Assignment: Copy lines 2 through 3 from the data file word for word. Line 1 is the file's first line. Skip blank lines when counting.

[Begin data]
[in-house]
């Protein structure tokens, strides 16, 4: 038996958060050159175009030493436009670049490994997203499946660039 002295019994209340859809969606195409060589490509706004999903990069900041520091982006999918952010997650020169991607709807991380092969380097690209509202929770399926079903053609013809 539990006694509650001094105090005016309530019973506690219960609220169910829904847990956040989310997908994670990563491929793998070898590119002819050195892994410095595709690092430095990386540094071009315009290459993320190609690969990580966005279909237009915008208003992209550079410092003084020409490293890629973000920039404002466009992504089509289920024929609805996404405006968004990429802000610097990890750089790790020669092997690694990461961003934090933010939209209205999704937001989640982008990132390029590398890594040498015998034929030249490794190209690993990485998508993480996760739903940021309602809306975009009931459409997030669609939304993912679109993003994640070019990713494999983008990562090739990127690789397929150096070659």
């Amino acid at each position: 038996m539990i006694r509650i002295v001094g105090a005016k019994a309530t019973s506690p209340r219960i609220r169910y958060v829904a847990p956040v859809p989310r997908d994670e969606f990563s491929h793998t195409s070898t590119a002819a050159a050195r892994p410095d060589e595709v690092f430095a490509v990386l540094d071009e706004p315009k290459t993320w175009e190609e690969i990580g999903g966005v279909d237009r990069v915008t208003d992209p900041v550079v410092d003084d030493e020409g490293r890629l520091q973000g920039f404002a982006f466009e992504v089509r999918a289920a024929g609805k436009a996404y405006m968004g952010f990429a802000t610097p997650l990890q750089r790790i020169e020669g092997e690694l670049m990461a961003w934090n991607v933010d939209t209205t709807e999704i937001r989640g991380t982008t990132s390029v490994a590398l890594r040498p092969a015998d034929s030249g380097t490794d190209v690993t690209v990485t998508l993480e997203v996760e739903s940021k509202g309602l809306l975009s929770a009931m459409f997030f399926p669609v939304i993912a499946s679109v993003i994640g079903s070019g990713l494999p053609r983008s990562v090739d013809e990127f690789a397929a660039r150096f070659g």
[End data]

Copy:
């Protein structure tokens, strides 16, 4: 038996958060050159175009030493436009670049490994997203499946660039 002295019994209340859809969606195409060589490509706004999903990069900041520091982006999918952010997650020169991607709807991380092969380097690209509202929770399926079903053609013809 539990006694509650001094105090005016309530019973506690219960609220169910829904847990956040989310997908994670990563491929793998070898590119002819050195892994410095595709690092430095990386540094071009315009290459993320190609690969990580966005279909237009915008208003992209550079410092003084020409490293890629973000920039404002466009992504089509289920024929609805996404405006968004990429802000610097990890750089790790020669092997690694990461961003934090933010939209209205999704937001989640982008990132390029590398890594040498015998034929030249490794190209690993990485998508993480996760739903940021309602809306975009009931459409997030669609939304993912679109993003994640070019990713494999983008990562090739990127690789397929150096070659």
């Amino acid at each position: 038996m539990i006694r509650i002295v001094g105090a005016k019994a309530t019973s506690p209340r219960i609220r169910y958060v829904a847990p956040v859809p989310r997908d994670e969606f990563s491929h793998t195409s070898t590119a002819a050159a050195r892994p410095d060589e595709v690092f430095a490509v990386l540094d071009e706004p315009k290459t993320w175009e190609e690969i990580g999903g966005v279909d237009r990069v915008t208003d992209p900041v550079v410092d003084d030493e020409g490293r890629l520091q973000g920039f404002a982006f466009e992504v089509r999918a289920a024929g609805k436009a996404y405006m968004g952010f990429a802000t610097p997650l990890q750089r790790i020169e020669g092997e690694l670049m990461a961003w934090n991607v933010d939209t209205t709807e999704i937001r989640g991380t982008t990132s390029v490994a590398l890594r040498p092969a015998d034929s030249g380097t490794d190209v690993t690209v990485t998508l993480e997203v996760e739903s940021k509202g309602l809306l975009s929770a009931m459409f997030f399926p669609v939304i993912a499946s679109v993003i994640g079903s070019g990713l494999p053609r983008s990562v090739d013809e990127f690789a397929a660039r150096f070659g």